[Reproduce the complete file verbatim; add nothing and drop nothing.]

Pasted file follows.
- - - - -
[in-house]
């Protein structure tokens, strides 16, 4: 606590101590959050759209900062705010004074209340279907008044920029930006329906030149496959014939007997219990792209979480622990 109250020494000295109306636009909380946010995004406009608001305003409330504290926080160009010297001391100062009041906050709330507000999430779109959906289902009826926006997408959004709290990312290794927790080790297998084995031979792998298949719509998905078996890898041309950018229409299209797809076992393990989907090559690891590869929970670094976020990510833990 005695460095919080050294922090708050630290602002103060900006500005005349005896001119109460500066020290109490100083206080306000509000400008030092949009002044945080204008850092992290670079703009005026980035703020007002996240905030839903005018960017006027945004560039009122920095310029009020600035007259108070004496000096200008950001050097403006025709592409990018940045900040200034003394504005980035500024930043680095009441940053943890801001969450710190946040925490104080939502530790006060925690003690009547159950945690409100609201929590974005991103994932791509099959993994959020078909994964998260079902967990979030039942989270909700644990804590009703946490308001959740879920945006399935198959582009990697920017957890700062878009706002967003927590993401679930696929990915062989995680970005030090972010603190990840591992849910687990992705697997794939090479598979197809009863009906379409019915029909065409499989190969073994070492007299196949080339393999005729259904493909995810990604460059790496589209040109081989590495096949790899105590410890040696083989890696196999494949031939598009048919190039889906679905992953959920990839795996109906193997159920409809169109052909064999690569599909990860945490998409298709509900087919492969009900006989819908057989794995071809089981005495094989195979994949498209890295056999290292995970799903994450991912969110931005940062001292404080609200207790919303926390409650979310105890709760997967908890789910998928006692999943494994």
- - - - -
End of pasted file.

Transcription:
[in-house]
């Protein structure tokens, strides 16, 4: 606590101590959050759209900062705010004074209340279907008044920029930006329906030149496959014939007997219990792209979480622990 109250020494000295109306636009909380946010995004406009608001305003409330504290926080160009010297001391100062009041906050709330507000999430779109959906289902009826926006997408959004709290990312290794927790080790297998084995031979792998298949719509998905078996890898041309950018229409299209797809076992393990989907090559690891590869929970670094976020990510833990 005695460095919080050294922090708050630290602002103060900006500005005349005896001119109460500066020290109490100083206080306000509000400008030092949009002044945080204008850092992290670079703009005026980035703020007002996240905030839903005018960017006027945004560039009122920095310029009020600035007259108070004496000096200008950001050097403006025709592409990018940045900040200034003394504005980035500024930043680095009441940053943890801001969450710190946040925490104080939502530790006060925690003690009547159950945690409100609201929590974005991103994932791509099959993994959020078909994964998260079902967990979030039942989270909700644990804590009703946490308001959740879920945006399935198959582009990697920017957890700062878009706002967003927590993401679930696929990915062989995680970005030090972010603190990840591992849910687990992705697997794939090479598979197809009863009906379409019915029909065409499989190969073994070492007299196949080339393999005729259904493909995810990604460059790496589209040109081989590495096949790899105590410890040696083989890696196999494949031939598009048919190039889906679905992953959920990839795996109906193997159920409809169109052909064999690569599909990860945490998409298709509900087919492969009900006989819908057989794995071809089981005495094989195979994949498209890295056999290292995970799903994450991912969110931005940062001292404080609200207790919303926390409650979310105890709760997967908890789910998928006692999943494994």